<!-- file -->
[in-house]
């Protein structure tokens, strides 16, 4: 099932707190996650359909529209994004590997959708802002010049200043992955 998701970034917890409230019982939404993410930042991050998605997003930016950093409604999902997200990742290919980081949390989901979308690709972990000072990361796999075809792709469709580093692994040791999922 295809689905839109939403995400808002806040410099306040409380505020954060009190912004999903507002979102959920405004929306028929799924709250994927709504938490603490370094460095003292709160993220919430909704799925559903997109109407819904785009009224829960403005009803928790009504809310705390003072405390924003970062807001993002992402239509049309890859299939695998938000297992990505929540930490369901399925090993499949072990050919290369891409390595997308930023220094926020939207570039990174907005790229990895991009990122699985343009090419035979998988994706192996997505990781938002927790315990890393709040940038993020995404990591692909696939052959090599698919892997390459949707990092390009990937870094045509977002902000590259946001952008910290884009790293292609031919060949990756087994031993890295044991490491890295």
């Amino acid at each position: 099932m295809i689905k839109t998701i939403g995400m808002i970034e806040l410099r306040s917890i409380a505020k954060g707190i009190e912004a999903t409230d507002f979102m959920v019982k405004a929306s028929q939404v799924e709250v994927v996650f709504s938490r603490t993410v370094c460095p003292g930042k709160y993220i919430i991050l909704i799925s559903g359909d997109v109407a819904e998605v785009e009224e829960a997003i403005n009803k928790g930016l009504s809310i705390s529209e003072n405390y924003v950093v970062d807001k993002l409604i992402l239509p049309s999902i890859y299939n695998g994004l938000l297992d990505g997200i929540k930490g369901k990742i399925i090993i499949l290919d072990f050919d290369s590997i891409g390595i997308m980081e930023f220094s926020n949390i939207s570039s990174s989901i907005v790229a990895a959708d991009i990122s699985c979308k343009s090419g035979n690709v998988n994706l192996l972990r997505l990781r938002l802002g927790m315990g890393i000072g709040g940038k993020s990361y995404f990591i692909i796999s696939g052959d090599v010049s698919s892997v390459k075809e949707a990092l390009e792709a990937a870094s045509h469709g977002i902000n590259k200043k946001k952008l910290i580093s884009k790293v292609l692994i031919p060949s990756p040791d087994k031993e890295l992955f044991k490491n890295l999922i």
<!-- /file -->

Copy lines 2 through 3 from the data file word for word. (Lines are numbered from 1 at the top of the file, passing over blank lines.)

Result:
């Protein structure tokens, strides 16, 4: 099932707190996650359909529209994004590997959708802002010049200043992955 998701970034917890409230019982939404993410930042991050998605997003930016950093409604999902997200990742290919980081949390989901979308690709972990000072990361796999075809792709469709580093692994040791999922 295809689905839109939403995400808002806040410099306040409380505020954060009190912004999903507002979102959920405004929306028929799924709250994927709504938490603490370094460095003292709160993220919430909704799925559903997109109407819904785009009224829960403005009803928790009504809310705390003072405390924003970062807001993002992402239509049309890859299939695998938000297992990505929540930490369901399925090993499949072990050919290369891409390595997308930023220094926020939207570039990174907005790229990895991009990122699985343009090419035979998988994706192996997505990781938002927790315990890393709040940038993020995404990591692909696939052959090599698919892997390459949707990092390009990937870094045509977002902000590259946001952008910290884009790293292609031919060949990756087994031993890295044991490491890295």
């Amino acid at each position: 099932m295809i689905k839109t998701i939403g995400m808002i970034e806040l410099r306040s917890i409380a505020k954060g707190i009190e912004a999903t409230d507002f979102m959920v019982k405004a929306s028929q939404v799924e709250v994927v996650f709504s938490r603490t993410v370094c460095p003292g930042k709160y993220i919430i991050l909704i799925s559903g359909d997109v109407a819904e998605v785009e009224e829960a997003i403005n009803k928790g930016l009504s809310i705390s529209e003072n405390y924003v950093v970062d807001k993002l409604i992402l239509p049309s999902i890859y299939n695998g994004l938000l297992d990505g997200i929540k930490g369901k990742i399925i090993i499949l290919d072990f050919d290369s590997i891409g390595i997308m980081e930023f220094s926020n949390i939207s570039s990174s989901i907005v790229a990895a959708d991009i990122s699985c979308k343009s090419g035979n690709v998988n994706l192996l972990r997505l990781r938002l802002g927790m315990g890393i000072g709040g940038k993020s990361y995404f990591i692909i796999s696939g052959d090599v010049s698919s892997v390459k075809e949707a990092l390009e792709a990937a870094s045509h469709g977002i902000n590259k200043k946001k952008l910290i580093s884009k790293v292609l692994i031919p060949s990756p040791d087994k031993e890295l992955f044991k490491n890295l999922i």